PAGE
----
On June 9, 1955, The Walcha News reported Holloway's conviction by an Armidale jury on seven counts of assault, including "four offences of aiding and abetting in an indecency in March 1954, and three similar offences in July 1953". But, in a bizarre decision that would bring lasting pain to Grosser and his fellow "home kids", the NSW attorney-general refused to file bills against Holloway, essentially having his convictions voided for reasons no one, including the NSW police, can explain. Liberal Party MLC Scot MacDonald, based in Guyra, 30km from Armidale, has since investigated the matter with assistance from NSW Attorney-General Greg Smith.

"I was trying to find out why there was a 'no bill' 60 years ago," MacDonald said yesterday. "The Attorney-General did all he could but the records that far back, unfortunately, just didn't reveal anything. It would have been quite something back in those days to take a prosecution like this as far as they did. You know how difficult it is today to prosecute these matters. I'm full of admiration for the prosecutor there in Armidale who took it to the extent he did. It would have gone against the culture of the day. But then it gets kicked upstairs to the A-G and I think a 'no bill' is very, very unusual. An attorney-general stepping in to do a 'no bill', even today, I think, is extremely unusual; intervening, shutting the thing down so the question mark will always remain.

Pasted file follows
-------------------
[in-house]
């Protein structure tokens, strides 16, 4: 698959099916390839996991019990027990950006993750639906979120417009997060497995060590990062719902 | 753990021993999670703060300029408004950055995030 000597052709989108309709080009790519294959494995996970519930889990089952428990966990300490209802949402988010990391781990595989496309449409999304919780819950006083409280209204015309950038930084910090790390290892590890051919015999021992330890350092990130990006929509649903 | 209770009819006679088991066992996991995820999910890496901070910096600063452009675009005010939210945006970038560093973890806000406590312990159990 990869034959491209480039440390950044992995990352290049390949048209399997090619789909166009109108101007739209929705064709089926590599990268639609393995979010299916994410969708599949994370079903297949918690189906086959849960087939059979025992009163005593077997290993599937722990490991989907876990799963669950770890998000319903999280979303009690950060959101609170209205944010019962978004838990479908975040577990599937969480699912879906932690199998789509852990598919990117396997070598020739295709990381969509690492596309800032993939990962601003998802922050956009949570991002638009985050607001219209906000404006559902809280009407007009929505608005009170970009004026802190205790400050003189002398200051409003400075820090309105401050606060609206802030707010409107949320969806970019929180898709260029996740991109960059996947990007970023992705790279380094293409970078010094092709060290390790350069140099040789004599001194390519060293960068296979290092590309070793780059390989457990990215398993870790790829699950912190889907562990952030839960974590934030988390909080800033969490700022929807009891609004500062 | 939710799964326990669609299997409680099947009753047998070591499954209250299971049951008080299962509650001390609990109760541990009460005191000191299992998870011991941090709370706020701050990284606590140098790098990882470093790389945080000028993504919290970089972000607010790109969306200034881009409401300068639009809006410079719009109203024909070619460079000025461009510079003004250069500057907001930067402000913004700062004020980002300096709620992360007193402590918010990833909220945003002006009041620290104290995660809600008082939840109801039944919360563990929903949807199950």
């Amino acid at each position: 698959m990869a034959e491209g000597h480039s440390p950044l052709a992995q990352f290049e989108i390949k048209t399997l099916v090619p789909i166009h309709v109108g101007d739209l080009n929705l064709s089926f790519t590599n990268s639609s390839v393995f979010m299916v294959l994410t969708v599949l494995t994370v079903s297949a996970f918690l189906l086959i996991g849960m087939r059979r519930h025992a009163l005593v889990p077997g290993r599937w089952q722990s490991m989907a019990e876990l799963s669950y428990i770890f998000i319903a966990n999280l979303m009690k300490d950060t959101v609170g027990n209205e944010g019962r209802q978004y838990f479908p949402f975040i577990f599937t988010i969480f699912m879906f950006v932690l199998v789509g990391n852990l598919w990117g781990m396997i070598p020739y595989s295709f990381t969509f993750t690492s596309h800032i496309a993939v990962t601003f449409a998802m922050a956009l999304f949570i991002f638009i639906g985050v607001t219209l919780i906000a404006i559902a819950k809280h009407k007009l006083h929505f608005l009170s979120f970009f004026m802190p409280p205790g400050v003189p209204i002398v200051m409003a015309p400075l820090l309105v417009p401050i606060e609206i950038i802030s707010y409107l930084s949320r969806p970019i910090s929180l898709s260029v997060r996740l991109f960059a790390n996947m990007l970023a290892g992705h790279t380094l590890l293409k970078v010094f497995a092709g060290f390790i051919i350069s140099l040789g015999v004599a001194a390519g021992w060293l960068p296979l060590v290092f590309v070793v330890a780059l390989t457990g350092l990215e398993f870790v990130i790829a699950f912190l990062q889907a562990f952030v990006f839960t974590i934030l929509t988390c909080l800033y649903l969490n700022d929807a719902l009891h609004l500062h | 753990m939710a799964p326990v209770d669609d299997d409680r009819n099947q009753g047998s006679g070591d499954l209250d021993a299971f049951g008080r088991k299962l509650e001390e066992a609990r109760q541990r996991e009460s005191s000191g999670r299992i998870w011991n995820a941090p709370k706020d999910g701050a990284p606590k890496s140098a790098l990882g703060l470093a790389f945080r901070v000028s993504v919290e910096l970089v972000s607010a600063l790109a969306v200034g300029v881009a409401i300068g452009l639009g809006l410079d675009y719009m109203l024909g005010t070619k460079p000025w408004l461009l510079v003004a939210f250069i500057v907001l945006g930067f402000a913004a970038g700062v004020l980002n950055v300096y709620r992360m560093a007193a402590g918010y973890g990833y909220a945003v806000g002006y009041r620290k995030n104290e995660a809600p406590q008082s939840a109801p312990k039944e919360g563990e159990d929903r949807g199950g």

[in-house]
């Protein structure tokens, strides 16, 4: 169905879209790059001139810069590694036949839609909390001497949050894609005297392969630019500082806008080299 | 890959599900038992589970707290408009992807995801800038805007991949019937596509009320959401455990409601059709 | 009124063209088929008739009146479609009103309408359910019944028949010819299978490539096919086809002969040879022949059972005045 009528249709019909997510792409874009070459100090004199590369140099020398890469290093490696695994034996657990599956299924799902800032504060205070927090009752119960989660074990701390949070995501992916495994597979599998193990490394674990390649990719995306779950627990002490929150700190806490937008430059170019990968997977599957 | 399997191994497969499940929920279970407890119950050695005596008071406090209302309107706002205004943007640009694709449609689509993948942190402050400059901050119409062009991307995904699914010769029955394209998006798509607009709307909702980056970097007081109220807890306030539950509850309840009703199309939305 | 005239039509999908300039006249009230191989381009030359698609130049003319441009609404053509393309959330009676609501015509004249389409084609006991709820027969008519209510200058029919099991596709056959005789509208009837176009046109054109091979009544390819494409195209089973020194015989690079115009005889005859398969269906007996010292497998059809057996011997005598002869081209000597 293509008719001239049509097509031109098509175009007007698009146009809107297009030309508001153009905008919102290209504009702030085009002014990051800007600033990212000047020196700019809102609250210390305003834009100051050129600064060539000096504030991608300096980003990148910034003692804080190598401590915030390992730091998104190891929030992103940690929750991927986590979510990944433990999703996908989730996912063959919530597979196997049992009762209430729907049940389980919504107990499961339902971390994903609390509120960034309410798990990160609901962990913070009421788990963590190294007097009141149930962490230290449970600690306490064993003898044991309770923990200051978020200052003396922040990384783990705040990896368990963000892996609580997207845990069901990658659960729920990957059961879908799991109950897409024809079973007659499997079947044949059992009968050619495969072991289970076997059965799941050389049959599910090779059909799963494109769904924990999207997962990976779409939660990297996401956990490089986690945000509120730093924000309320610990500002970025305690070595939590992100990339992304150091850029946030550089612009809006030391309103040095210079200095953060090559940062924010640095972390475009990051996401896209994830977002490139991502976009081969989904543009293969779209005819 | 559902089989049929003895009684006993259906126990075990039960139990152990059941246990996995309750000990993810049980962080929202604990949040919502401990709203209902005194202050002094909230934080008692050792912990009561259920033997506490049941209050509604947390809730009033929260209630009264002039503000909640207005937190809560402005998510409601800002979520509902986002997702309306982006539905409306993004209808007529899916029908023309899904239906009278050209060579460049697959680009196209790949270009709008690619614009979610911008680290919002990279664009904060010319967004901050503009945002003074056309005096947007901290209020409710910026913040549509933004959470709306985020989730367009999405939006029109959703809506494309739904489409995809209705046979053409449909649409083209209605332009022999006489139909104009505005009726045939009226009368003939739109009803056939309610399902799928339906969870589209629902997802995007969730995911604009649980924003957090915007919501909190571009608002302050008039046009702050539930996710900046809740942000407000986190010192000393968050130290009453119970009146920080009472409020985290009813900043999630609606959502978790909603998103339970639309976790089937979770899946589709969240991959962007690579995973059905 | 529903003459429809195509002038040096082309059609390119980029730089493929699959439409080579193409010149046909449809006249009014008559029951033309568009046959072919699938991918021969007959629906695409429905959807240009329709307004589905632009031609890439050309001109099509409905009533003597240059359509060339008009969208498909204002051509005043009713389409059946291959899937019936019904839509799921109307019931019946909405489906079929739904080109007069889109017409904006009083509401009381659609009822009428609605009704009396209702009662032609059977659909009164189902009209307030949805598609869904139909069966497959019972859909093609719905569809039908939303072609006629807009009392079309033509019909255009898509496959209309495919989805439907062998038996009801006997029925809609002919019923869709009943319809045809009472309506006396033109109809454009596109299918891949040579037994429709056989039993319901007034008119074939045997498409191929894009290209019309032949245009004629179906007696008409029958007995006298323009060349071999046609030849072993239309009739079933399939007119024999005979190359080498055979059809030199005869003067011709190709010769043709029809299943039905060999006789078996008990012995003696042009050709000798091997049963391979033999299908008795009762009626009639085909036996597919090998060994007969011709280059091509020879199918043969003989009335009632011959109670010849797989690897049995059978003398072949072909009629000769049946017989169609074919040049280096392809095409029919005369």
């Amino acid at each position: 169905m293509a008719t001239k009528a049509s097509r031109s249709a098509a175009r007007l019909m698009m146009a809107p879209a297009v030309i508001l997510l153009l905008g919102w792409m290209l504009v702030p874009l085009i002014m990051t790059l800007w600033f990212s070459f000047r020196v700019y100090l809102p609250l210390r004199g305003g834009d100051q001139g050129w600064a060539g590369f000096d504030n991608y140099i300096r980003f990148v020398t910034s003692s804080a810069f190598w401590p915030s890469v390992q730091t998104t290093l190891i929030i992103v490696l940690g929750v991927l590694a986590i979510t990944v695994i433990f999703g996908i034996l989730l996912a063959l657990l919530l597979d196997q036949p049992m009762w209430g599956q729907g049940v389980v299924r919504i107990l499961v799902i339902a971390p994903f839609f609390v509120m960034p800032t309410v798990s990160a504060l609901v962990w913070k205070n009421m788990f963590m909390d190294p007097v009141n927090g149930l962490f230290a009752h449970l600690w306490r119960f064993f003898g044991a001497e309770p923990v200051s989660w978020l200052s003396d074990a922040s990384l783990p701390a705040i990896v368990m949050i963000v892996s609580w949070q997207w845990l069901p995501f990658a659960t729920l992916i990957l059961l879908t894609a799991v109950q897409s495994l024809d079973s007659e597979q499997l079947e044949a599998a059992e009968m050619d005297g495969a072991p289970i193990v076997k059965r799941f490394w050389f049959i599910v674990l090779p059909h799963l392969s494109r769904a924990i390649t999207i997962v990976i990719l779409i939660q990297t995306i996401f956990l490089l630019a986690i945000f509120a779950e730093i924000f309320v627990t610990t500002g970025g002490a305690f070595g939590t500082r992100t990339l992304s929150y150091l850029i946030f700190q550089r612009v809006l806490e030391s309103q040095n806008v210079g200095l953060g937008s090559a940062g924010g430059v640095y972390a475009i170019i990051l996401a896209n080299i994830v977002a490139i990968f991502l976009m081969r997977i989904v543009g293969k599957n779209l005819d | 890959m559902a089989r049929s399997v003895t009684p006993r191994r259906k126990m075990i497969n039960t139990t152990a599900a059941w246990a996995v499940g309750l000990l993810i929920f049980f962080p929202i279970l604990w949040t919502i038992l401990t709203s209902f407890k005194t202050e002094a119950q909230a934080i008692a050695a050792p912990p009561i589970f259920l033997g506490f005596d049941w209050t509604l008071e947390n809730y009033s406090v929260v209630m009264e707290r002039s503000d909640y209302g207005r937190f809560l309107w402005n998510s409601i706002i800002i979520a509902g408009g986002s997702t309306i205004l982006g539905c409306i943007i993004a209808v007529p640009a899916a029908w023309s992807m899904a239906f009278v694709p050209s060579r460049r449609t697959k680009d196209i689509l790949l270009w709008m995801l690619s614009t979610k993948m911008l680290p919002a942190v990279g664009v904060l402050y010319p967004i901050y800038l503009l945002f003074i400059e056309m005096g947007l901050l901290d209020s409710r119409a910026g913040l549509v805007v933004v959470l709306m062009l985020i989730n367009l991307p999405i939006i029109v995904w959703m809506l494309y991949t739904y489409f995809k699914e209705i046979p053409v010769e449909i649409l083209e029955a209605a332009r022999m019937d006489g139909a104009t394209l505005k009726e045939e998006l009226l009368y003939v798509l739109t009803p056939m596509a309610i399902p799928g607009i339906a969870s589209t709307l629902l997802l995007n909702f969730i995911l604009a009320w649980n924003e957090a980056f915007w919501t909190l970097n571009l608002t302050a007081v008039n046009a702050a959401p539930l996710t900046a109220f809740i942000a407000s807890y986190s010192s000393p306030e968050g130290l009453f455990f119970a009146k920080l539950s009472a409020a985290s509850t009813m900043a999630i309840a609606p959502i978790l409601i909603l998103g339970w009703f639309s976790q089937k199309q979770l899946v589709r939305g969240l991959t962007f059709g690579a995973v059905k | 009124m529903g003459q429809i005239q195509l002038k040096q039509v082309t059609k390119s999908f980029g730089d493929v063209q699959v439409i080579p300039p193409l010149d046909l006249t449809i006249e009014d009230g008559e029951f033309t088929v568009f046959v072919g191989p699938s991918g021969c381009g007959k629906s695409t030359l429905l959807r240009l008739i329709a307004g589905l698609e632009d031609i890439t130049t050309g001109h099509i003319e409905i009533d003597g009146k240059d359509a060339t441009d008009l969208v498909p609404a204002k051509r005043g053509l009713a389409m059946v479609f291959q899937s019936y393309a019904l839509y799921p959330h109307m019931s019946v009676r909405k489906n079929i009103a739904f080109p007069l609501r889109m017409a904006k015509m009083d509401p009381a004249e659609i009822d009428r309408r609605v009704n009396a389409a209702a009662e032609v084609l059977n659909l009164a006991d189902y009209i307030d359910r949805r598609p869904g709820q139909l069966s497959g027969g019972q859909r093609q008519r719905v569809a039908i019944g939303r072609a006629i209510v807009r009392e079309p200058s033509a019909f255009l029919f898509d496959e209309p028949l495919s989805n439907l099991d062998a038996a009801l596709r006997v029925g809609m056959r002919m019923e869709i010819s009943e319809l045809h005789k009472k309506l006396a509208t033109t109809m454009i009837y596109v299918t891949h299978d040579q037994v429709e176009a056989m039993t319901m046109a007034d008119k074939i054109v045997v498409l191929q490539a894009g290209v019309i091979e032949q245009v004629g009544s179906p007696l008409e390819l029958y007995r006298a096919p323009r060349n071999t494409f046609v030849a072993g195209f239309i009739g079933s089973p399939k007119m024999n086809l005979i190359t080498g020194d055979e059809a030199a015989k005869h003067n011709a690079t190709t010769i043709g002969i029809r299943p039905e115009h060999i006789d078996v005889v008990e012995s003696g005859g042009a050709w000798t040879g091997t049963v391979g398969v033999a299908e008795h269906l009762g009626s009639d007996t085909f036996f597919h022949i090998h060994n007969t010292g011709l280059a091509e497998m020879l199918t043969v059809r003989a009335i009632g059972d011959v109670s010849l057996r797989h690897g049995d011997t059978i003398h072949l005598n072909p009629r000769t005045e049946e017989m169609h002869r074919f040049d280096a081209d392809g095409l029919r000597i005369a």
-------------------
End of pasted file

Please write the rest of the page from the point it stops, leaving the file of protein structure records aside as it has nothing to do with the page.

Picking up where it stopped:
"I understand the frustrations for the Keith Grossers of the world. Their persecutor was not held to account. It's a mystery that hurts them a lot."

Holloway disappeared from the New England Tablelands. The home ran for 10 more years before it was sold it into private hands in 1965. The boys never saw Holloway again, except in nightmares so traumatic they unconsciously shake and rock themselves off their beds, waking only when they land on their bedroom floors.

"Keith gets very tired real quick," Hines said. "He's got no energy whatsoever. He's going down. It's important for him to get his story over. And maybe something will come of it that makes the rest of his life a little easier. He started off with a bastard of a life, he doesn't have to finish like that."

Grosser said: "Time is running out. The greatest thing I have left is to be able to get recognition of this. That means more than anything ... In this great democracy we live in, I might get a sense of justice being done."

At the Traders Hotel on Tuesday, Grosser sat in a lime green armchair, sipping a black tea as he watched television newsflashes of fires burning across NSW. His body was jaundiced but he said he was feeling physically better in that modest hotel room than he'd felt in weeks.

"It's amazing how the body works," he said.

"I've got a bit of incentive. I'm coming in here feeling good. I'm weak but I feel strong here. I feel like I could put up a fight if I could just lift my arms up long enough."

At 4.05pm he thought of his wife, Marlene, and it brought a tear to his eye.

She died in 2005 after a long battle with motor neurone disease. He said he spent his working life in labouring jobs but his finest work was a 44-year marriage to Marlene.

At 4.26pm, the commission assistant entered the room.

"You ready, Keith?" she said.

He shuffled down the hallway and into a room where former Queensland police commissioner Bob Atkinson, one of six commissioners bearing witness to accounts across Australia, spent almost two hours hearing his story.

He heard the stories of how Grosser was sexually abused at least 16 times by housemaster Holloway, who would wake him and drag him around the dormitory by his penis. Holloway made him eat the excrement caused in relentless beatings.

At 6.15pm, Grosser was finished. Hines accompanied him to the hotel's restaurant where Grosser enjoyed a sweet potato and bacon soup. By 7pm his belly was full. And his bucket was, for better or worse, empty.